Then the Ziphites went up to Saul at Gibeah, saying, "Is not David hiding among us in the strongholds at Horesh, on the hill of Hachilah, which is south of Jeshimon? 20 Now come down, O king, according to all your heart's desire to come down, and our part shall be to surrender him into the king's hand." 21 And Saul said, "May you be blessed by the Lord, for you have had compassion on me. 22 Go, make yet more sure. Know and see the place where his foot is, and who has seen him there, for it is told me that he is very cunning. 23 See therefore and take note of all the lurking places where he hides, and come back to me with sure information. Then I will go with you. And if he is in the land, I will search him out among all the thousands of Judah." 24 And they arose and went to Ziph ahead of Saul.
So, unfortunately for David, word has gotten out about his little hideout in the desert of Ziph. The Ziphites (who were from a town called Ziph) so an opportunity to ingratiate themselves with the king. They have obviously heard about the conflict between Saul and David.
And so they go to the king and tell him and what they know and invite him to come down and capture David.
David cannot catch a break, can he? At the beginning of this chapter, David saves the town of Keilah, but finds out the people of Keilah are planning to turn him over to Saul if Saul comes against them. Now, these Ziphites are actually going straight to Saul in order to betray David.
But notice Saul's response to the Ziphites. In verses 22 and 23 Saul asks them to gather more intelligence about David's location, about who has seen him, and about all of the possible hideouts he might be using. Saul is not going to get himself into another Keilah. He's not going to march all the way down to southern Judah just to have David move to another hideout.
And so the treacherous Ziphites are dispatched to be Saul's spies.
C. Escape in the Desert (23:25-29)
Look at what happens next in verses 25-29:
Now David and his men were in the wilderness of Maon, in the Arabah to the south of Jeshimon. 25 And Saul and his men went to seek him. And David was told, so he went down to the rock and lived in the wilderness of Maon. And when Saul heard that, he pursued after David in the wilderness of Maon. 26 Saul went on one side of the mountain, and David and his men on the other side of the mountain. And David was hurrying to get away from Saul. As Saul and his men were closing in on David and his men to capture them, 27 a messenger came to Saul, saying, "Hurry and come, for the Philistines have made a raid against the land." 28 So Saul returned from pursuing after David and went against the Philistines. Therefore that place was called the Rock of Escape. 29 And David went up from there and lived in the strongholds of Engedi.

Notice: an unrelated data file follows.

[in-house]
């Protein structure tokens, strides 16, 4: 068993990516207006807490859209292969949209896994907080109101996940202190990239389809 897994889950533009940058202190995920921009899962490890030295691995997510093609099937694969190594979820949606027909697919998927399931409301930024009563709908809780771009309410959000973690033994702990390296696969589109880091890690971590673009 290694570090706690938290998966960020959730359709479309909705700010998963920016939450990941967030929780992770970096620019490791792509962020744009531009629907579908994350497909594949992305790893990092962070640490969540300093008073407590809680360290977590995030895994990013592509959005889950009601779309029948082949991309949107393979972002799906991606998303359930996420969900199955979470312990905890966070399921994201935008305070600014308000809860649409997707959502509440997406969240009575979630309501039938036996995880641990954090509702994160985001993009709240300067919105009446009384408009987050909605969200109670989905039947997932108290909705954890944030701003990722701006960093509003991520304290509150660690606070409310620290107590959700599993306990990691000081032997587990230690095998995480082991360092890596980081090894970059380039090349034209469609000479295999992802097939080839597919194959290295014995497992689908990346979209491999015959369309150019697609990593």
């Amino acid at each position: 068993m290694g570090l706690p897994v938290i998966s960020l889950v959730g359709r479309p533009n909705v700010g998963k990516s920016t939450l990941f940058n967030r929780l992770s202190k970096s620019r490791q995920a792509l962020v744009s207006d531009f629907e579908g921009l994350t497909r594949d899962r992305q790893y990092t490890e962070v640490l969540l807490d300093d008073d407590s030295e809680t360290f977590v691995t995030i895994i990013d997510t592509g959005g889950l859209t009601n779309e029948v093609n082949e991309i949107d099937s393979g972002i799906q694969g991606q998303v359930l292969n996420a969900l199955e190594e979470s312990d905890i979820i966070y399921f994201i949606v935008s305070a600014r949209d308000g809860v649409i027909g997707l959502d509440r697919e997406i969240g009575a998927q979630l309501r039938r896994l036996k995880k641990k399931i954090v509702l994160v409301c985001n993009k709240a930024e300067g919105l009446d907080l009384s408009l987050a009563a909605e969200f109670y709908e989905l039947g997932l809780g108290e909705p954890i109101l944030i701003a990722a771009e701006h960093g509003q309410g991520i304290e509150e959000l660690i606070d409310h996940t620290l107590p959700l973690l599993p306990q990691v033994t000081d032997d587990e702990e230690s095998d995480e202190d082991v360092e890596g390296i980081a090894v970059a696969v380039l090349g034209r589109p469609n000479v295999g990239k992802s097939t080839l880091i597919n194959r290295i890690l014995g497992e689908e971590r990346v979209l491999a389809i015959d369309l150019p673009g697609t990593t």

So from verse 23 it looks like Saul's spies have given him the information he needs. He mobilizes his men and goes after David. But David has his own intelligence network, and when he finds out that Saul is coming, he moves to a new location, to a place called "the rock". But Saul's informants again prove useful. He knows that David has moved locations, and he pursues David across this desert.
Now, look again at verse 26. This is the high point of tension in the story. It's like a great suspense movie. David and his men are fleeing around one side of a mountain, and Saul is coming from the other side, maybe in two different companies, maybe ready to trap David from both sides. All hope seems lost, doesn't it? There is nothing David can do here.
But all of a sudden, just as it seems David is in his clutches, Saul hears the sound of a messenger. "The Philistines! The Philistines!" Unlike at the beginning of the chapter where the Philistines were going after a small border town, the messenger tells Saul that the Philistines are making a larger incursion into Israel. Even though Saul considered David a threat against his throne, the Philistines were the larger threat. Saul could not NOT take action. So David is able, once again, to escape. And he flees to another desert hideout, this time due east to Engedi on the shores of the Dead Sea.
III. Perspective: "You Shall Be King Over Israel"
Now, as we think about the main thrust, the main message of this passage, I think we have to go back and look at the verse that comes right before this section: verse 14 of chapter 23:
And David remained in the strongholds in the wilderness, in the hill country of the wilderness of Ziph. And Saul sought him every day, but God did not give him into his hand.